I’ve been trying to work my way through reader questions that also would be good material for inclusion on this stock, and I reached an intelligent question from a reader that wanted to know why I don’t write about small-cap index investing on this site all that often, given what he called the proof of their permanent superiority as investments. The “proof” he was referring to is this: According to research conducted by Ibottson & Associates measuring the 1926 through 2013 time period, an indexed collection of small American companies delivered returns of 12% per year. A similarly indexed collection of large American firms delivered annual returns of 10% per year over that same time frame.
It only happens three or four times in your life, making it a Haley’s Comet sort of thing, but you do receive the once in a generation opportunity to both (1) buy a high-quality company and (2) do so at a period when the company is severely, deeply, truly on sale. Although the opportunities when you get to take advantage of both conditions simultaneously are rare, the good news this: the happy consequences of taking advantage of such an opportunity can last a lifetime.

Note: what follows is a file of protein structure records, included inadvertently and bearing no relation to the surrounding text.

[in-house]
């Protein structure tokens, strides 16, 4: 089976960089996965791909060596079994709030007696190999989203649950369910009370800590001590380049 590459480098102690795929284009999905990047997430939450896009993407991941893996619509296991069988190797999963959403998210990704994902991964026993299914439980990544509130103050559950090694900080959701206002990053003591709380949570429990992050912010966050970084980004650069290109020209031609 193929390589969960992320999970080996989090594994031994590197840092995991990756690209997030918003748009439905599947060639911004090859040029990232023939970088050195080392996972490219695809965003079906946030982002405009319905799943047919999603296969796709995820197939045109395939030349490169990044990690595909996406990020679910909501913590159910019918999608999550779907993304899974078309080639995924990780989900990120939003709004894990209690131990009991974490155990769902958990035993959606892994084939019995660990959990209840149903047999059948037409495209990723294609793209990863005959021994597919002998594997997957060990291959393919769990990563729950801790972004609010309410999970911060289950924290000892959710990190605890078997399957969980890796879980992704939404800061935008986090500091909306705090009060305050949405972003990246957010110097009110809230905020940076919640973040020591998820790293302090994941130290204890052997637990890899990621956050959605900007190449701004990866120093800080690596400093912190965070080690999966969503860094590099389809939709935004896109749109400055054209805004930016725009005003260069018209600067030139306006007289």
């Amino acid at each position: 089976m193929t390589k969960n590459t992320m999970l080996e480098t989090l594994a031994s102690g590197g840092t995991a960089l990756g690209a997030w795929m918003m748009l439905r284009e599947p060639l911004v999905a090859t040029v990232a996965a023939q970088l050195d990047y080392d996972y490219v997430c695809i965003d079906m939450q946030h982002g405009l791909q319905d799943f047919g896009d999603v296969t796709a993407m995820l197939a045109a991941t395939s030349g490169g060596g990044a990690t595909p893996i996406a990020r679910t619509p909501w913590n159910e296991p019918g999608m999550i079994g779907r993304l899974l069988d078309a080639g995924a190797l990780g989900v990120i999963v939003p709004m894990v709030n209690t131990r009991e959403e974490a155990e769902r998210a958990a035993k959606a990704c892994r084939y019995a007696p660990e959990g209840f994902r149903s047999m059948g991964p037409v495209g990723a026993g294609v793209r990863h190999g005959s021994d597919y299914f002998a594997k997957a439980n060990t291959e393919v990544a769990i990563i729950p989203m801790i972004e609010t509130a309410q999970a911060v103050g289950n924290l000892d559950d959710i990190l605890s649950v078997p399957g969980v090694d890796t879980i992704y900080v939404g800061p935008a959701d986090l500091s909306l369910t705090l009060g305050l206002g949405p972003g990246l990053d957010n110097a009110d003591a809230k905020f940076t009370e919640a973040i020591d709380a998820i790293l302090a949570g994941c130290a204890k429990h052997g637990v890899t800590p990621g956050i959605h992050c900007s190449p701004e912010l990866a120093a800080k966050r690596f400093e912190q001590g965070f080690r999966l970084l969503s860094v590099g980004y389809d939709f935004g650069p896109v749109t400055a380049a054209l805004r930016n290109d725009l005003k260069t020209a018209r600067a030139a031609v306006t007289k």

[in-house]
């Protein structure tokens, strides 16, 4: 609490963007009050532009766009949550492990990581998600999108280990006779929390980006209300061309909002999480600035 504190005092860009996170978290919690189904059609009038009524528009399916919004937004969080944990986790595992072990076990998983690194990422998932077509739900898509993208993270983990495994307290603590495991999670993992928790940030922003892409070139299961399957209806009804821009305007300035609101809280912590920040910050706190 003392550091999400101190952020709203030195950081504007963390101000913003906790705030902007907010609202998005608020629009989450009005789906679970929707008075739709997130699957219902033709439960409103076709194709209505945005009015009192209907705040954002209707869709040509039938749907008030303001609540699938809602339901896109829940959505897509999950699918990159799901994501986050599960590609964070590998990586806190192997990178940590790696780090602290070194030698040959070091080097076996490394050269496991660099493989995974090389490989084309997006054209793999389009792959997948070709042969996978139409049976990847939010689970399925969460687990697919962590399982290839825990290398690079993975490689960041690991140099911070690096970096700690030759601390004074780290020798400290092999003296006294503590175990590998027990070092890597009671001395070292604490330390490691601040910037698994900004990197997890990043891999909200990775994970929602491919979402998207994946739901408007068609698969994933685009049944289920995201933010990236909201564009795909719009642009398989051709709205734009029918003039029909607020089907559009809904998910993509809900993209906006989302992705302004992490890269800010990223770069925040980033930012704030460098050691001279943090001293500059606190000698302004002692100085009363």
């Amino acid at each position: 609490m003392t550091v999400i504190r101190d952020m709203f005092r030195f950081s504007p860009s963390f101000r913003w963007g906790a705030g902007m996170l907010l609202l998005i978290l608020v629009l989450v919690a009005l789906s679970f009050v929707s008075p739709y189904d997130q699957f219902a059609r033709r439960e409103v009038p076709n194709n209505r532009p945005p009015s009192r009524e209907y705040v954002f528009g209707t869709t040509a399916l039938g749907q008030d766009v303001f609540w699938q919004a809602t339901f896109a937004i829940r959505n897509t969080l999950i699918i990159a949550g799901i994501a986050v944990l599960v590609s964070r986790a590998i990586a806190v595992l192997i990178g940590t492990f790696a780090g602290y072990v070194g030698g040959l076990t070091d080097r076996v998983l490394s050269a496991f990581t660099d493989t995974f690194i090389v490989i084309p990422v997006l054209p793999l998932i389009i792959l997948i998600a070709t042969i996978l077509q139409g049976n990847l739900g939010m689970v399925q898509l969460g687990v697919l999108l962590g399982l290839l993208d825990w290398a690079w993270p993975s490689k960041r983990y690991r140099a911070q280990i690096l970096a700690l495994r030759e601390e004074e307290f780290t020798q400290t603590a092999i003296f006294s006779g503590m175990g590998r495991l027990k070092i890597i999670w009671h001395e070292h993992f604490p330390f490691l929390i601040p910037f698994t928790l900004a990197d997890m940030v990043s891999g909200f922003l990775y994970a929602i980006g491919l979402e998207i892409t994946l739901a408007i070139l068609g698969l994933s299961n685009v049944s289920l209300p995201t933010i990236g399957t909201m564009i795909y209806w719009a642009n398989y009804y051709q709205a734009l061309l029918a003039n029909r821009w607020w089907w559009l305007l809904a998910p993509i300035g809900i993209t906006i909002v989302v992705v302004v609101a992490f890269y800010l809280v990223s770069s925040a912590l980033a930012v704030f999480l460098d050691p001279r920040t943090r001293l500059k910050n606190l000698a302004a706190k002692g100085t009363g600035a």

One such reader, Kevin, wrote in to me and shares his story with taking advantage of General Electric, and gave me permission to share his story as long as I kept the details loose. It was in 2009, and General Electric had cut its legendary dividend from $0.31 to $0.10 per share. But Kevin had an important insight—even in 2009, General Electric made $11.4 billion in net profit. No one talks about that; the focus is always on the collapse of GE Capital, the dividend cut from $0.31 to $0.10 per share, and the collapsing share price from $38.50 per share in 2008 to $5.70 per share in 2009. For retirees, those results were terrible—a violation of General Electric’s informal covenant with mom and pop American investors as the bluest of the blue chips dating back to the 1890s. But for long-term investors with a value bent, it was a once in a lifetime opportunity to ready, aim, fire. Kevin struck, and purchased 2,000 shares of General Electric at the very depressed price of $12.30 per share.